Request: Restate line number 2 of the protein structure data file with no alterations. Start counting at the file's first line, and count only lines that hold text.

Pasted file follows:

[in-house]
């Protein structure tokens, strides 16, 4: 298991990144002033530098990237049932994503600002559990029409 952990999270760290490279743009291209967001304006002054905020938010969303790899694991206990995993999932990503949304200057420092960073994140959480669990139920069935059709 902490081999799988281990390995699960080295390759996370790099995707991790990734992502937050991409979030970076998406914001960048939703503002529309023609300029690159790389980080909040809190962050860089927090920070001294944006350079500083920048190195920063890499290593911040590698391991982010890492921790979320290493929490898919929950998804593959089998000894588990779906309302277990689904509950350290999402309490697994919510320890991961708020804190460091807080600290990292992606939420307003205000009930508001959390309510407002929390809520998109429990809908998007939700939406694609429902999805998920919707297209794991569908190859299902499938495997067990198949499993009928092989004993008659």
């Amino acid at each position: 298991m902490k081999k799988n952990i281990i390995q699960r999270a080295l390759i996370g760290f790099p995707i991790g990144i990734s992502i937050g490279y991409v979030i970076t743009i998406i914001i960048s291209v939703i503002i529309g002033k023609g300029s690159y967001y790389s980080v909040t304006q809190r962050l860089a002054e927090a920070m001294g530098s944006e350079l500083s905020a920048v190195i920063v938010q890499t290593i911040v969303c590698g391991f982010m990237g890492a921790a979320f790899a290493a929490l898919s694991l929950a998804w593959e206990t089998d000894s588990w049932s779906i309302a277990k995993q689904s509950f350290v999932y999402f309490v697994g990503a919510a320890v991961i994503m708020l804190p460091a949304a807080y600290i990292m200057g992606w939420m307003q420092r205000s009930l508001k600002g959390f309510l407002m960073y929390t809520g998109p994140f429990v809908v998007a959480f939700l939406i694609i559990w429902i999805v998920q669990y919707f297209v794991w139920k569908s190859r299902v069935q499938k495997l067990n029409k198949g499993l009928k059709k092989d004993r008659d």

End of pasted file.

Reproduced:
């Protein structure tokens, strides 16, 4: 298991990144002033530098990237049932994503600002559990029409 952990999270760290490279743009291209967001304006002054905020938010969303790899694991206990995993999932990503949304200057420092960073994140959480669990139920069935059709 902490081999799988281990390995699960080295390759996370790099995707991790990734992502937050991409979030970076998406914001960048939703503002529309023609300029690159790389980080909040809190962050860089927090920070001294944006350079500083920048190195920063890499290593911040590698391991982010890492921790979320290493929490898919929950998804593959089998000894588990779906309302277990689904509950350290999402309490697994919510320890991961708020804190460091807080600290990292992606939420307003205000009930508001959390309510407002929390809520998109429990809908998007939700939406694609429902999805998920919707297209794991569908190859299902499938495997067990198949499993009928092989004993008659």